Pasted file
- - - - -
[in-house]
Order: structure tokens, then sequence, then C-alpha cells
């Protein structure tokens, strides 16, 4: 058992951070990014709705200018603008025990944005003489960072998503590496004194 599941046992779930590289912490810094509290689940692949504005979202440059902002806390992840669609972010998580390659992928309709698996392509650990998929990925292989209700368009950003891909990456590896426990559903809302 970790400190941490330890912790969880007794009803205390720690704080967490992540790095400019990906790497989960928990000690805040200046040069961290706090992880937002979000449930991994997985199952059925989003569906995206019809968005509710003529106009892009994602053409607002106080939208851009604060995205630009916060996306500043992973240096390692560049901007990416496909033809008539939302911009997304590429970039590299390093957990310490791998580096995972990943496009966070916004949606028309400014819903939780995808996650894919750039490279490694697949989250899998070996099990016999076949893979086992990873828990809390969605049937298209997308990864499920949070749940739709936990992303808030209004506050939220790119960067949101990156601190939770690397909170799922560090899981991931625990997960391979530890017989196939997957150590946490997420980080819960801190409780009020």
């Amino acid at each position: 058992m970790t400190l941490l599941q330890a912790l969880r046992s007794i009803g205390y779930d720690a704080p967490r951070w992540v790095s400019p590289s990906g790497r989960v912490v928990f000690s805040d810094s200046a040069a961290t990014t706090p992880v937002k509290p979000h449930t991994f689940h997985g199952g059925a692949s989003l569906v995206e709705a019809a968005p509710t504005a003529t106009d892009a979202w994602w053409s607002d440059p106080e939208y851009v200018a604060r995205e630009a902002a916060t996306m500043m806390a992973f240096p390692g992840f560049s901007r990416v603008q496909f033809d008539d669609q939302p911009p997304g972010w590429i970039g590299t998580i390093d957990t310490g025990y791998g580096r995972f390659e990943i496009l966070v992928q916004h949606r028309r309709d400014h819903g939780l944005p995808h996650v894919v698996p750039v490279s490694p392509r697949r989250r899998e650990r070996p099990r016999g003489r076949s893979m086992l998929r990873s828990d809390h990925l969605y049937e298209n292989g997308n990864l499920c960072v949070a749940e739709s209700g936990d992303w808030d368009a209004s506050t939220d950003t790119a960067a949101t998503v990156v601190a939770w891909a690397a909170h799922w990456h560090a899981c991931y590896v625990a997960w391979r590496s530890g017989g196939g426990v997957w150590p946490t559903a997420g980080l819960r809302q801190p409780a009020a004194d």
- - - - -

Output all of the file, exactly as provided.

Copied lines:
[in-house]
Order: structure tokens, then sequence, then C-alpha cells
């Protein structure tokens, strides 16, 4: 058992951070990014709705200018603008025990944005003489960072998503590496004194 599941046992779930590289912490810094509290689940692949504005979202440059902002806390992840669609972010998580390659992928309709698996392509650990998929990925292989209700368009950003891909990456590896426990559903809302 970790400190941490330890912790969880007794009803205390720690704080967490992540790095400019990906790497989960928990000690805040200046040069961290706090992880937002979000449930991994997985199952059925989003569906995206019809968005509710003529106009892009994602053409607002106080939208851009604060995205630009916060996306500043992973240096390692560049901007990416496909033809008539939302911009997304590429970039590299390093957990310490791998580096995972990943496009966070916004949606028309400014819903939780995808996650894919750039490279490694697949989250899998070996099990016999076949893979086992990873828990809390969605049937298209997308990864499920949070749940739709936990992303808030209004506050939220790119960067949101990156601190939770690397909170799922560090899981991931625990997960391979530890017989196939997957150590946490997420980080819960801190409780009020």
């Amino acid at each position: 058992m970790t400190l941490l599941q330890a912790l969880r046992s007794i009803g205390y779930d720690a704080p967490r951070w992540v790095s400019p590289s990906g790497r989960v912490v928990f000690s805040d810094s200046a040069a961290t990014t706090p992880v937002k509290p979000h449930t991994f689940h997985g199952g059925a692949s989003l569906v995206e709705a019809a968005p509710t504005a003529t106009d892009a979202w994602w053409s607002d440059p106080e939208y851009v200018a604060r995205e630009a902002a916060t996306m500043m806390a992973f240096p390692g992840f560049s901007r990416v603008q496909f033809d008539d669609q939302p911009p997304g972010w590429i970039g590299t998580i390093d957990t310490g025990y791998g580096r995972f390659e990943i496009l966070v992928q916004h949606r028309r309709d400014h819903g939780l944005p995808h996650v894919v698996p750039v490279s490694p392509r697949r989250r899998e650990r070996p099990r016999g003489r076949s893979m086992l998929r990873s828990d809390h990925l969605y049937e298209n292989g997308n990864l499920c960072v949070a749940e739709s209700g936990d992303w808030d368009a209004s506050t939220d950003t790119a960067a949101t998503v990156v601190a939770w891909a690397a909170h799922w990456h560090a899981c991931y590896v625990a997960w391979r590496s530890g017989g196939g426990v997957w150590p946490t559903a997420g980080l819960r809302q801190p409780a009020a004194d």